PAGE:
Surfing. Standing up on my first wave since I was a kid earlier this year was incredible. So was wiping out. I was like, fuck yes, finally, I am not living in the illusion of control! The ego needs a solid reminder every now and then. It feels extraordinary to match your energy to a force that much greater than yourself.
HOW DO YOU REMAIN FREE?
In our modern world, freedom is a state of mind. It lives somewhere between staying informed, and staying sane, which can feel like an impossible task. You have to simultaneously define and believe wholeheartedly in your own truth, and radically accept the truth of others, which you will inevitably disagree with.
HOW DO WE CARVE OUT SPACE FOR BOTH?
I often ask myself what it really means to have “healthy boundaries.” You have to know with precision where your limits are in order to employ a boundary, and that can be hard to get to know. We either shy away from our limits out of valid fear, or blow straight past them, get burned, and then have to do the work of cleaning up the mess and retracing our steps. Or worse, someone or something violates
a limit that we weren’t previously aware of. I’ve experienced all of the above and am still like, ok, so what are my boundaries that everyone tells me I should have? How do I put words to these sensations of “yes” or “no” that are in my body? Translating the somatic experience is something that I’m really interested in, and we explore this in our Embodiment workshops.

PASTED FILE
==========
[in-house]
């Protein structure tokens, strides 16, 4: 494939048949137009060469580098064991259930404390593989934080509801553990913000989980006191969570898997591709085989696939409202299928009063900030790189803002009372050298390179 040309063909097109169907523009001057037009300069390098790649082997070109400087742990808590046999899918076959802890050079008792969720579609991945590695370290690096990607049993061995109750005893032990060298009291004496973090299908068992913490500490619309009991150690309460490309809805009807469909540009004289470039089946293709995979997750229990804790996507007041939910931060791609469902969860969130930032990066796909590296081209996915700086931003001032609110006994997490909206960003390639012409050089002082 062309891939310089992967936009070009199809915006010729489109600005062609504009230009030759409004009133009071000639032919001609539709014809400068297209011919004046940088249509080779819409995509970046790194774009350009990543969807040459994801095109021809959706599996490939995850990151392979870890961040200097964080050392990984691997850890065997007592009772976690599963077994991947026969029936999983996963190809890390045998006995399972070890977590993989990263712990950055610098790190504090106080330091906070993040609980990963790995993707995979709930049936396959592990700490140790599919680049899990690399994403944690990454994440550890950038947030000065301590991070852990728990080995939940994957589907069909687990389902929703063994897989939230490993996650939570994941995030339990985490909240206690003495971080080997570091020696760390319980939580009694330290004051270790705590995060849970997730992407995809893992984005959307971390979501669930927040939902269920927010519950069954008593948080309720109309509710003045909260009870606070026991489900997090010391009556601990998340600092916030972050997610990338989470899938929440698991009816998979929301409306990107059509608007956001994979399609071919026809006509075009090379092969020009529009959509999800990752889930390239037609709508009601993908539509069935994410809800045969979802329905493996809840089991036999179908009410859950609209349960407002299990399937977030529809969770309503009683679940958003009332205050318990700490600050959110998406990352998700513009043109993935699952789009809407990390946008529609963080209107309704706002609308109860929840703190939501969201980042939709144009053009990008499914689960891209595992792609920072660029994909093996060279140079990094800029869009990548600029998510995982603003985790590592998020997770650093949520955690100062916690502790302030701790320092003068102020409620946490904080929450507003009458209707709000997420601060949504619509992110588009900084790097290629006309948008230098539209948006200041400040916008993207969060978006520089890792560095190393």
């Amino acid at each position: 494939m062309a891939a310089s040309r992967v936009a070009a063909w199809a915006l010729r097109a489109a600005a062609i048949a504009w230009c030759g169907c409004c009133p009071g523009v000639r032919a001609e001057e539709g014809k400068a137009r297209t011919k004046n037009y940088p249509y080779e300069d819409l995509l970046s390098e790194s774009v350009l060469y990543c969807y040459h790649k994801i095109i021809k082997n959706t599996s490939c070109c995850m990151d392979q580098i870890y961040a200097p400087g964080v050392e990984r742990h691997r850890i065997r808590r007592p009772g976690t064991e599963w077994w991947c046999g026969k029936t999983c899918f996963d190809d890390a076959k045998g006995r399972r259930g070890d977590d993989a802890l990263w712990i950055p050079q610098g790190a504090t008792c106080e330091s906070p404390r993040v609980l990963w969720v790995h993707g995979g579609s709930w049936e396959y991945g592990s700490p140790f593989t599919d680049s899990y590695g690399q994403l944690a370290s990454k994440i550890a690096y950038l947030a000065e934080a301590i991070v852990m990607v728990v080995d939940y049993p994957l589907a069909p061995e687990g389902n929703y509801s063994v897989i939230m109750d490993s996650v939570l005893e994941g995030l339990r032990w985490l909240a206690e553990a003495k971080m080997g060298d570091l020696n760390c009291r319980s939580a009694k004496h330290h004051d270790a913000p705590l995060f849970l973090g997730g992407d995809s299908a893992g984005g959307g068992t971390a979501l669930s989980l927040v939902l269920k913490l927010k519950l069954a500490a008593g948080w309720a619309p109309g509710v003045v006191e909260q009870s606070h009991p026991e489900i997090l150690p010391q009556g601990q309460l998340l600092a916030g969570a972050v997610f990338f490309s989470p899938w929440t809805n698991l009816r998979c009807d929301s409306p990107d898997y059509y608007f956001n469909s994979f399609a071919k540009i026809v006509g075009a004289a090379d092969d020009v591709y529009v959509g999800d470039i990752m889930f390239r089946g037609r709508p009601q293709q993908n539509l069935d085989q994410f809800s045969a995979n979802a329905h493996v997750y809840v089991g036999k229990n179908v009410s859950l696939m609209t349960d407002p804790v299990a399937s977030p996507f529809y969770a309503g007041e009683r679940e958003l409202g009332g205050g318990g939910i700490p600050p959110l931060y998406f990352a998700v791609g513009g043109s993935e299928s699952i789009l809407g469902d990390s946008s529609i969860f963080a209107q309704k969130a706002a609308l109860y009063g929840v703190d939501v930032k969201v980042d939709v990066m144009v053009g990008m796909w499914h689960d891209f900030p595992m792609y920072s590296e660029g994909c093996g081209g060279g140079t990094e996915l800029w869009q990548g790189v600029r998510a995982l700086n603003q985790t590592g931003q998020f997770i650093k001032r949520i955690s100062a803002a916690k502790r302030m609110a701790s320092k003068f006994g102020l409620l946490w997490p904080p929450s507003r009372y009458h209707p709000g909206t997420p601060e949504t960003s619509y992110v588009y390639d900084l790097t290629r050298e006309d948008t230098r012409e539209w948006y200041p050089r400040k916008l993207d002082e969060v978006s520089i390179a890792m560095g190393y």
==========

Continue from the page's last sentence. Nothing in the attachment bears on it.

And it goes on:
Some spiritual teachings can be heavy on transcendence and renouncement, which inevitably leaves me feeling disconnected. Personally, I find it much more freeing to acknowledge the body and material plane, and actively engage with them as much as possible. Ask questions, be a witness/observer, approach yourself and others with childlike curiosity. This way everything is useful, everything is divine, and heaven is earth.
WHO ARE YOU WHEN NO ONE ELSE IS AROUND?
Less clothed, more lost in thought.
WHAT IS YOUR SUPERPOWER?
I think anyone’s superpower is taking part in this human experience.
YOU ARE HAVING AN OFF DAY, WHAT IS YOUR FIRST MOVE TO GET CENTERED?
Having a rinse-off in the shower, if even for two minutes. I need to literally wash it away. It’s an easy reset, and cools down the mind.
SHARE A STORY ABOUT COMMUNAL BATHING.
I was recently in the Catskills with a couple of close friends, and we took daily swims in a cold pool that overlooked Hunter mountain and the Kaaterskill wild forest. I’ve mentally returned there a hundred times since, when I can’t physically make it to a shower for a rinse-off (laughs).
WHAT WAS YOUR LAST REALLY GOOD IDEA?